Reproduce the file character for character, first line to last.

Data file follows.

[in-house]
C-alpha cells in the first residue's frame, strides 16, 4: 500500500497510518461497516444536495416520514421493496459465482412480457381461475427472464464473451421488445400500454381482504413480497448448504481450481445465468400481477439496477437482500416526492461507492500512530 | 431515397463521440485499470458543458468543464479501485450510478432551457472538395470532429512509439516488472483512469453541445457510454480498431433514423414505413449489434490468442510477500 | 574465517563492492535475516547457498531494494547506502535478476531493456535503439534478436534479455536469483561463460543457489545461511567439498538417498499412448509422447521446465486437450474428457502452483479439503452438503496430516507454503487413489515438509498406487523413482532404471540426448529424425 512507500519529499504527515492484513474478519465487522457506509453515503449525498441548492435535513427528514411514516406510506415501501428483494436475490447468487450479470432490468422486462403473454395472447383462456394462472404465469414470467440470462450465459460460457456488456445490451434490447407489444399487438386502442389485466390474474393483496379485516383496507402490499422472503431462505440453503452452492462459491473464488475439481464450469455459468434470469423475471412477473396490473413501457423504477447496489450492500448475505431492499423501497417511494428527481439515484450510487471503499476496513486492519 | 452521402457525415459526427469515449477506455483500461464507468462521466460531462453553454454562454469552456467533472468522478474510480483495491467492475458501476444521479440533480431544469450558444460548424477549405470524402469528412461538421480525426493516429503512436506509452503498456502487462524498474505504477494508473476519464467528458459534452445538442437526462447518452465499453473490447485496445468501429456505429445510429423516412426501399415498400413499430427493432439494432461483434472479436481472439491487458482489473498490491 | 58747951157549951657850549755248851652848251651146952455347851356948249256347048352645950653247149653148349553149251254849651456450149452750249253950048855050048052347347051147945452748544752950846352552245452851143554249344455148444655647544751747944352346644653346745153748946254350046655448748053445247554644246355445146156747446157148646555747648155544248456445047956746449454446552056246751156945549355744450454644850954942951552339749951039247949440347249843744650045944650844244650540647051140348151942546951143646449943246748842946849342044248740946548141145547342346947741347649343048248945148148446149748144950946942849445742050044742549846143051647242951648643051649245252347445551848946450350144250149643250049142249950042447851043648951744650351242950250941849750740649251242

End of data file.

[in-house]
C-alpha cells in the first residue's frame, strides 16, 4: 500500500497510518461497516444536495416520514421493496459465482412480457381461475427472464464473451421488445400500454381482504413480497448448504481450481445465468400481477439496477437482500416526492461507492500512530 | 431515397463521440485499470458543458468543464479501485450510478432551457472538395470532429512509439516488472483512469453541445457510454480498431433514423414505413449489434490468442510477500 | 574465517563492492535475516547457498531494494547506502535478476531493456535503439534478436534479455536469483561463460543457489545461511567439498538417498499412448509422447521446465486437450474428457502452483479439503452438503496430516507454503487413489515438509498406487523413482532404471540426448529424425 512507500519529499504527515492484513474478519465487522457506509453515503449525498441548492435535513427528514411514516406510506415501501428483494436475490447468487450479470432490468422486462403473454395472447383462456394462472404465469414470467440470462450465459460460457456488456445490451434490447407489444399487438386502442389485466390474474393483496379485516383496507402490499422472503431462505440453503452452492462459491473464488475439481464450469455459468434470469423475471412477473396490473413501457423504477447496489450492500448475505431492499423501497417511494428527481439515484450510487471503499476496513486492519 | 452521402457525415459526427469515449477506455483500461464507468462521466460531462453553454454562454469552456467533472468522478474510480483495491467492475458501476444521479440533480431544469450558444460548424477549405470524402469528412461538421480525426493516429503512436506509452503498456502487462524498474505504477494508473476519464467528458459534452445538442437526462447518452465499453473490447485496445468501429456505429445510429423516412426501399415498400413499430427493432439494432461483434472479436481472439491487458482489473498490491 | 58747951157549951657850549755248851652848251651146952455347851356948249256347048352645950653247149653148349553149251254849651456450149452750249253950048855050048052347347051147945452748544752950846352552245452851143554249344455148444655647544751747944352346644653346745153748946254350046655448748053445247554644246355445146156747446157148646555747648155544248456445047956746449454446552056246751156945549355744450454644850954942951552339749951039247949440347249843744650045944650844244650540647051140348151942546951143646449943246748842946849342044248740946548141145547342346947741347649343048248945148148446149748144950946942849445742050044742549846143051647242951648643051649245252347445551848946450350144250149643250049142249950042447851043648951744650351242950250941849750740649251242